The process of forming glass objects requires a precise technique, but to fuse actual paper between glass sheets presented a technical challenge as most of the paper could be burnt away and disintegrate during the firing process.
There was no guidebook for paper fusing on this type of glass. In this case, I did a lot of tests to find a firing method close to the image. It's like sketching without drawing. It's fun because you have a clear idea of what you want, but on the other hand it can be very disappointing and frustrating when you start walking into unknown areas.
I managed to fuse the paper elements between glass sheets, as a hidden letter with a red stamp of my mother’ initials, which is a symbol with an important message.
I believe that the “3 H” - Head, Hands and Heart - should be well connected. It's not just about the idea, it's not just about the technique, it's about the heart, it's about the joy and curiosity in your heart, and not just about anyone else.
I have said that I learn and create the techniques according to my idea, this allows flexibility to try different techniques depending on the concept. For the sake of ideas, I have learnt UV gluing, lamp work, gilding and mosaic techniques. In kiln work, the right firing temperature depends on the texture you want. It is up to you to find the right firing temperature and programmes.
How has the object evolved since its creation and where is it now?
As galleries and WASPS studio were closed throughout the pandemic, my husband and I lived peacefully in the countryside. During this time my husband built a summerhouse in the garden using completely recycled materials, including windows and disused furniture that he had been saving for years. When I walked into the house, I felt an indescribable sense of nostalgia and security and I wanted to sit there forever. There, I displayed the glass book of my mother's memories and talked to local visitors during the Largo Art Week in July 2021.
The Largo Art Week was a great awakening for me, as I was able to exhibit my work in my own garden. I realised that I was aiming for an interaction between the object and the place where it would be exhibited, where the magic would happen. It also showed me the importance of starting with small experiments close to home, rather than with adventures that involve big risks, which I hadn’t noticed before.
This experience changed my relationship to the object, “Unopened letter from my mother”. I started to think about the meaning of my work, instead of being influenced by materials and techniques. The use of my mother's Japanese paper brought a story to my mind, and I want to bring out more of it.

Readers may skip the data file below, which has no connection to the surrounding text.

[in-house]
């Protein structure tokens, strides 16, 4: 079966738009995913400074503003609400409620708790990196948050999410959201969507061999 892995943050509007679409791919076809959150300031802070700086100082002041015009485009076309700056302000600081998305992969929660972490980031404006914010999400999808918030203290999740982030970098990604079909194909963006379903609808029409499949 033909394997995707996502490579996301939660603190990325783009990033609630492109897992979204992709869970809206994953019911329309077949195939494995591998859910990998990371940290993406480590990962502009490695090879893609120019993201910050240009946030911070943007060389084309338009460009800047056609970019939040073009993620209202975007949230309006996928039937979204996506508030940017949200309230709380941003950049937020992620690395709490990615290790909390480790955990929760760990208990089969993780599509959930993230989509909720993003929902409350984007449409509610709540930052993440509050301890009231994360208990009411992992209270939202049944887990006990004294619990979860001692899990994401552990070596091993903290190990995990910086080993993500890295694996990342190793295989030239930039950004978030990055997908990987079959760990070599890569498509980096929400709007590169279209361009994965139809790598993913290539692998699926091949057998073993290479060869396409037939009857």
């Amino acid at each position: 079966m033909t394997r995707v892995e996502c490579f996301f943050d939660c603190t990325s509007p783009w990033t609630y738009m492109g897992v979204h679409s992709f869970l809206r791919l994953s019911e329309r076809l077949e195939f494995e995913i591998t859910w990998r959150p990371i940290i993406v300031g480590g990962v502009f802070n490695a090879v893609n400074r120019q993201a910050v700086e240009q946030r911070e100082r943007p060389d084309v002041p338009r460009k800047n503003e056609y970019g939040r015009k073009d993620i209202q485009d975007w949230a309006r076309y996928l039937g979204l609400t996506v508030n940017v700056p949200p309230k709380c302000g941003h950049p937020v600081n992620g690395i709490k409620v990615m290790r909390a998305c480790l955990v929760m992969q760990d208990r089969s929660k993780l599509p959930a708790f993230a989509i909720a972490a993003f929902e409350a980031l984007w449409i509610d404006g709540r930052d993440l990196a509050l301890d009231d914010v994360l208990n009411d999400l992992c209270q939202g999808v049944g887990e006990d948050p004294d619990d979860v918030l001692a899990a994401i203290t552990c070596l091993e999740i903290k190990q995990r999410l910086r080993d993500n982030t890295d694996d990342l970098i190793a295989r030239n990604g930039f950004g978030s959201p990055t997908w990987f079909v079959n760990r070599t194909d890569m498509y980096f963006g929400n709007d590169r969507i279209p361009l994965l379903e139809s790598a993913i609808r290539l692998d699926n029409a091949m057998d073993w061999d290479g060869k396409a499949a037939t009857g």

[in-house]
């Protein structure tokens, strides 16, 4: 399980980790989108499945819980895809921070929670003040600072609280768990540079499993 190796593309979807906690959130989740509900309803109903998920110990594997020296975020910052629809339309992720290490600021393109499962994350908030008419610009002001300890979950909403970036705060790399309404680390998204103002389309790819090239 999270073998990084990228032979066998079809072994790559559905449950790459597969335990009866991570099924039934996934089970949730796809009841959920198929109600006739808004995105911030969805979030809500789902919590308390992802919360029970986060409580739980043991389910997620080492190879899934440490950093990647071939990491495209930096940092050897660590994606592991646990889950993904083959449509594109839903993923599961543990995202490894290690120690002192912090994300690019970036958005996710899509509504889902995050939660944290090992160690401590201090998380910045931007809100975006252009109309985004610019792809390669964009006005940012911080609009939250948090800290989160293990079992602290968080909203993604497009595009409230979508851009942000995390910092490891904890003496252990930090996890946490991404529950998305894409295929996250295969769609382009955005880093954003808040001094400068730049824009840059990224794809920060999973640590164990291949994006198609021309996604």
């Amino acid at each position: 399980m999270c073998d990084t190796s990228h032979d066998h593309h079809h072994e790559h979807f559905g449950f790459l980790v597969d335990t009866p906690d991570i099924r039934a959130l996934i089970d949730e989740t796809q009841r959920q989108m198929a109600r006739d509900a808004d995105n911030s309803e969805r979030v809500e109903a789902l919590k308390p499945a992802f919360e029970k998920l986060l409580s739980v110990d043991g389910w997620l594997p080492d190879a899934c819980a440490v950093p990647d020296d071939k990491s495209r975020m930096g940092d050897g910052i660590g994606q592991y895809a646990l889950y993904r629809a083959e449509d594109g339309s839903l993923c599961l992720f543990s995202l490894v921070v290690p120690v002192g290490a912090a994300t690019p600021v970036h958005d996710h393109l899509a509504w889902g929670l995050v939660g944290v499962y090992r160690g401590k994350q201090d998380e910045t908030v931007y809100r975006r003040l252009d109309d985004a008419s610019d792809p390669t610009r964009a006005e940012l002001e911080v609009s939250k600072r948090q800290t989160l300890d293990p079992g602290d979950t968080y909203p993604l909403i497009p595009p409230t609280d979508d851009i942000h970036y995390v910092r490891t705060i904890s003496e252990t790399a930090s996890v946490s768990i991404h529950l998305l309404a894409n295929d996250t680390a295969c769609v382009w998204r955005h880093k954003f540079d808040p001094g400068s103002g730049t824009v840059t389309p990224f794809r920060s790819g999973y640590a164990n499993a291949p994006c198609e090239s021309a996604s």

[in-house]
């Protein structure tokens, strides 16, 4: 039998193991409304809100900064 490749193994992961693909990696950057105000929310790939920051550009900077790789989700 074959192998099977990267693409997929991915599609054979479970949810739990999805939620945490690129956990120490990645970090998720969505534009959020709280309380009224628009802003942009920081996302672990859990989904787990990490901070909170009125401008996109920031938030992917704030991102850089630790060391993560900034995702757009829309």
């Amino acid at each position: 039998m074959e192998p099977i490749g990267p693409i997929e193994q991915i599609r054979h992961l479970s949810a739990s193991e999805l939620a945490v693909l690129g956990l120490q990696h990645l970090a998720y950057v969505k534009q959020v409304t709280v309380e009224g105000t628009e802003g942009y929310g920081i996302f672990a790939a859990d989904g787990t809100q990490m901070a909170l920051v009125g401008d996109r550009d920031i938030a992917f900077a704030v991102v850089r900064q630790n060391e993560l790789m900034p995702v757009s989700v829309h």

“Unopened letter from mother, blue book”, Keiko Mukaide / Photography by the artist // “Unopened letter from mother” on display. Keiko Mukaide / Photography by the artist
Being able to exhibit my glass books at the summerhouse in the garden has also made me want to do things that involve people and expand the meaning of my work. Every new piece starts with a dialogue. It is a collaborative process, and it is important to listen attentively. The result is a unique and original work of art.
This led me to my next project idea. At a local studio opening in the autumn, I will set a comfortable seating area in the summerhouse, invite guests for dialogue, and create a work of art based on their memories and thought. Glass and other materials may be mixed, but the main ingredients are curiosity and an open heart, a story where Head, Hands and Heart come together.
How does the final environment and intended presentation of your work influence your process?
The final environment (light, height, scale of the space etc.) and the way in which the work is presented has a great influence on my work. I started doing installations because I wasn't satisfied with the way glass works were displayed in galleries at the time, and I wanted to create my own environment in which to show them.
I exhibited in various places, such as the Royal Botanic Gardens Edinburgh, the Hill House, Talbot Rice Gallery, Tate St Ives and York St Mary's Church, all with their own histories, their own ways of engaging with people, and their own energies.
It was also fun to build a story from the impressions of the building on me. I wondered how the glass would react to the different kinds of lights and atmosphere that existed there, what kind of glass would be best to represent the space’s energy, and whether it would be appropriate for the place.
Of course, there are physical constraints - in some old buildings there is no place to hang heavy glass - so I try to find a compromise.
And when my work finds its magic in a space, it's usually the invigilators who enjoy it the most, because they spend a lot of time with it, and they can experience the changing light.
Keiko Mukaide in her studio / Photographer unknown
This interview has been lightly edited for clarity.